Eric Cline is a man of the Bronze Age. “If I could be reincarnated backwards,” he says in the lecture above, “I would choose to live back then. I’m sure I would not live more than about 48 hours, but it’d be a good 48 hours.” He may give himself too little credit: as he goes on to demonstrate in the hour that follows, he has as thorough an all-around knowledge of life in the Bronze Age as anyone alive in the 21st century. But of course, his prospects for survival in that era — or indeed anyone’s — depend on which part of it we’re talking about. The Bronze Age lasted a long time, from roughly 3300 to 1200 BC — at the end of which, ancient-history specialists agree, civilization collapsed.
What the specialists don’t quite agree on is how it happened. Cline makes his own case in the book 1177 BC: The Year Civilization Collapsed. The title, which seems to have been the result of the publishing industry’s invincible enthusiasm for naming books after years, may soon need an update: as Cline admits, it reflects a convention among scholars about how to label the titular event that has just been revised, and has since been revised back. And in any case, the collapse of civilization among the distinct but interconnected Egyptians, Hittites, Canaanites, Cypriots, Minoans, Mycenaeans, Assyrians, and Babylonians of the Bronze Age took not a year, he explains, but more like a century.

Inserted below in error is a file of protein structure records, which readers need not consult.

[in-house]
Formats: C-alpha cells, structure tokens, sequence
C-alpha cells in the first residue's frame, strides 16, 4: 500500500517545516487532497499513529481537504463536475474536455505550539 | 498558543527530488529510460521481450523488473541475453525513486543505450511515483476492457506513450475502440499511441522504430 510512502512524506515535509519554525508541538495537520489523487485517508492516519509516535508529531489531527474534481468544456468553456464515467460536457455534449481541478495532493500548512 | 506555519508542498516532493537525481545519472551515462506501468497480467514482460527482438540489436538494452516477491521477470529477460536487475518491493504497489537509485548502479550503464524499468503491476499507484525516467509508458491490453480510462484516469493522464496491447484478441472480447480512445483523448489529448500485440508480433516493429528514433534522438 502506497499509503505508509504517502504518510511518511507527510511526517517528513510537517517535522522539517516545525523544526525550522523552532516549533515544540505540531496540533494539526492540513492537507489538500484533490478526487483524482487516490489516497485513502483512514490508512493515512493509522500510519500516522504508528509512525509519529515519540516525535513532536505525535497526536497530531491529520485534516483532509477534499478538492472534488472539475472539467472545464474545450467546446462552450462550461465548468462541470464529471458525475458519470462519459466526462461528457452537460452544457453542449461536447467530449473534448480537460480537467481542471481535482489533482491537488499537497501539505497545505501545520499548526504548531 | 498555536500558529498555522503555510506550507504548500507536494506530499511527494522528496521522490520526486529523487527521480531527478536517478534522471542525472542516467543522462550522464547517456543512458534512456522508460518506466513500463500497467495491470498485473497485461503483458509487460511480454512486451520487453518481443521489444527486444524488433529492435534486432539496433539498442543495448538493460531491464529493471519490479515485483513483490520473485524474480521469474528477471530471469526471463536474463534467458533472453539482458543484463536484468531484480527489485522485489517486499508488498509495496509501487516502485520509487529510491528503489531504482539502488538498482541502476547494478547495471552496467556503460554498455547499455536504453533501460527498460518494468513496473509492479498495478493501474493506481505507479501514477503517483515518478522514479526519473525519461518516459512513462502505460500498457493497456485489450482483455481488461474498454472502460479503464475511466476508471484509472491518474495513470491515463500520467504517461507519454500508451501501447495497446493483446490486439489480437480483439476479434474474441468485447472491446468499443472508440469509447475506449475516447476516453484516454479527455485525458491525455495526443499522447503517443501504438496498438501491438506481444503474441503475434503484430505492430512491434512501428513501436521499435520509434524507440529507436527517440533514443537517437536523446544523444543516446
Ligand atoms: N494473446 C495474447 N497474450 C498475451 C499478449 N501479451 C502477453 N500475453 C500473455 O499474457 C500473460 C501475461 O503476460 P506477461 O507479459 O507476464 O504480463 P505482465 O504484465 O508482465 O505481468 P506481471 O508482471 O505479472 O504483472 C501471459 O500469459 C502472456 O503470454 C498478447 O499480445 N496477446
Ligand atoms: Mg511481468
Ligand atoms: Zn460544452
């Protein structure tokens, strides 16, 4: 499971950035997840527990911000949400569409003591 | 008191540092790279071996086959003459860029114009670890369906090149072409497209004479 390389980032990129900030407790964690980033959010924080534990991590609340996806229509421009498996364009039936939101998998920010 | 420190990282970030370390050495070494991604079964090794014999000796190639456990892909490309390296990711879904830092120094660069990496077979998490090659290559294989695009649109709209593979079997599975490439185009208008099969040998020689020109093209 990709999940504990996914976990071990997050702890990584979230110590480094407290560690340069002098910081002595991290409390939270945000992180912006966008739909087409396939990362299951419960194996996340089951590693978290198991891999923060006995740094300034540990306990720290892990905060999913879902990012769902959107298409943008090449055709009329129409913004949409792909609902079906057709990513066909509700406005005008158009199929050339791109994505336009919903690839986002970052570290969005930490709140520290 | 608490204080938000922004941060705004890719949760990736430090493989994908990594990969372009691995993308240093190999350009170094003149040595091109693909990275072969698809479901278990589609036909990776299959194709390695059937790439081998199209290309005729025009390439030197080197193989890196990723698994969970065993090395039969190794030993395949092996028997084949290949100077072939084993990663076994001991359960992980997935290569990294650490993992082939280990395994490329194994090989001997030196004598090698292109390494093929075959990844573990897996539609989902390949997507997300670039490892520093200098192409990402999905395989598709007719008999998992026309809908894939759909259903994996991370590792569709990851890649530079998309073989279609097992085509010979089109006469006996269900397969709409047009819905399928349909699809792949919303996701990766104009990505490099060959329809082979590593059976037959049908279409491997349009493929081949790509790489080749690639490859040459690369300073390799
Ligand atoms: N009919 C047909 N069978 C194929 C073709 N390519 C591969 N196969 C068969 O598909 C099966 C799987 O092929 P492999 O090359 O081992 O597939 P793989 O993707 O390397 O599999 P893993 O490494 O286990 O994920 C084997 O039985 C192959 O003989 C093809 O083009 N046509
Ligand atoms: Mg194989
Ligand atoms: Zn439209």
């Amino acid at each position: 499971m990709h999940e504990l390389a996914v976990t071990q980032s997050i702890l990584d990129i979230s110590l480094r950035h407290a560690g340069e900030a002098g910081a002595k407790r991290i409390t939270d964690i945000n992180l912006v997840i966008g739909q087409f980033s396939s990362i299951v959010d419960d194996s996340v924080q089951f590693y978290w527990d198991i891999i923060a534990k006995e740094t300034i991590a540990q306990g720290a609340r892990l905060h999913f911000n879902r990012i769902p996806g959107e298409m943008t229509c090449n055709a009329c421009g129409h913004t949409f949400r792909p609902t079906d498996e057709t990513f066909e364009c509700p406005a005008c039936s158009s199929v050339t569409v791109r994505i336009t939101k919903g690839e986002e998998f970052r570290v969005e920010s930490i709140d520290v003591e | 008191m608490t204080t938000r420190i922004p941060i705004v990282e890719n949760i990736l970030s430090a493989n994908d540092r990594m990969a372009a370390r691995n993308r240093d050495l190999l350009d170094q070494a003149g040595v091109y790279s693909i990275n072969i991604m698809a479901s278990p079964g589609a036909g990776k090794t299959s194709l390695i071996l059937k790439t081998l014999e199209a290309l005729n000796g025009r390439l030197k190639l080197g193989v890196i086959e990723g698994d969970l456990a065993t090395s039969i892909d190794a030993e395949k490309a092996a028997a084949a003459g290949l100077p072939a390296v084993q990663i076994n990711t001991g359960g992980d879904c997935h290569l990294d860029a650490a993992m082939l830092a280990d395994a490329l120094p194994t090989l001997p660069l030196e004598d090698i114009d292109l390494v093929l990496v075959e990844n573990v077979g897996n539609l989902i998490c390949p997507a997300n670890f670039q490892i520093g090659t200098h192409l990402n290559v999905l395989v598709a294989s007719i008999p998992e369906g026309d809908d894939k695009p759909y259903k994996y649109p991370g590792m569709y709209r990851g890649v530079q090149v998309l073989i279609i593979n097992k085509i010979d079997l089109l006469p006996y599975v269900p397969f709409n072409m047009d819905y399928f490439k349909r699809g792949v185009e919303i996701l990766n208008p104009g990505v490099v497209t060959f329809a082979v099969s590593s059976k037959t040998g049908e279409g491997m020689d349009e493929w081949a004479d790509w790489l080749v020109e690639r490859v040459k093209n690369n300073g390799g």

This complicated process has no one explanation — and more to the point, no one cause. Many flourishing cities of Bronze Age civilization were indeed destroyed by 1177 BC or soon thereafter. The “old, simple explanation” for this was that “a drought caused famine, which eventually caused the Sea Peoples to start moving and creating havoc, which caused the collapse.” Cline opts to include these factors and others, including earthquakes and rebellions, whose effects spread to afflict all parts of this early “globalized” part of the world. The result was a “systems collapse,” involving the breakdown of “central administrative organization,” the “disappearance of the traditional elite class,” the “collapse of the centralized economy,” as well as “settlement shifts and population decline.”
Systems collapses have also happened in other places and at other times. Given the enormous intensification of globalization since the Bronze Age and the continued threats issued by the natural world, could another happen here and now? Pointing to the climate change, famines and droughts, earthquakes, rebellions, acts of bellicosity, and economic troubles in evidence today, Cline adds that “the only thing missing are the Sea Peoples” — and even then suggests that ISIS and refugees from Syria could be playing a similarly disruptive role. Given that this talk has racked up more than five and a half million views so far, it seems he makes a convincing case, though the appeal could owe as much to his jokes. Not all of us, he acknowledges, will accept the relevance of the subject: “It’s history,” as we reassure ourselves. “It never repeats itself.”
Based in Seoul, Colin Marshall writes and broadcasts on cities, language, and culture. His projects include the Substack newsletter Books on Cities, the book The Stateless City: a Walk through 21st-Century Los Angeles and the video series The City in Cinema. Follow him on Twitter at @colinmarshall or on Facebook.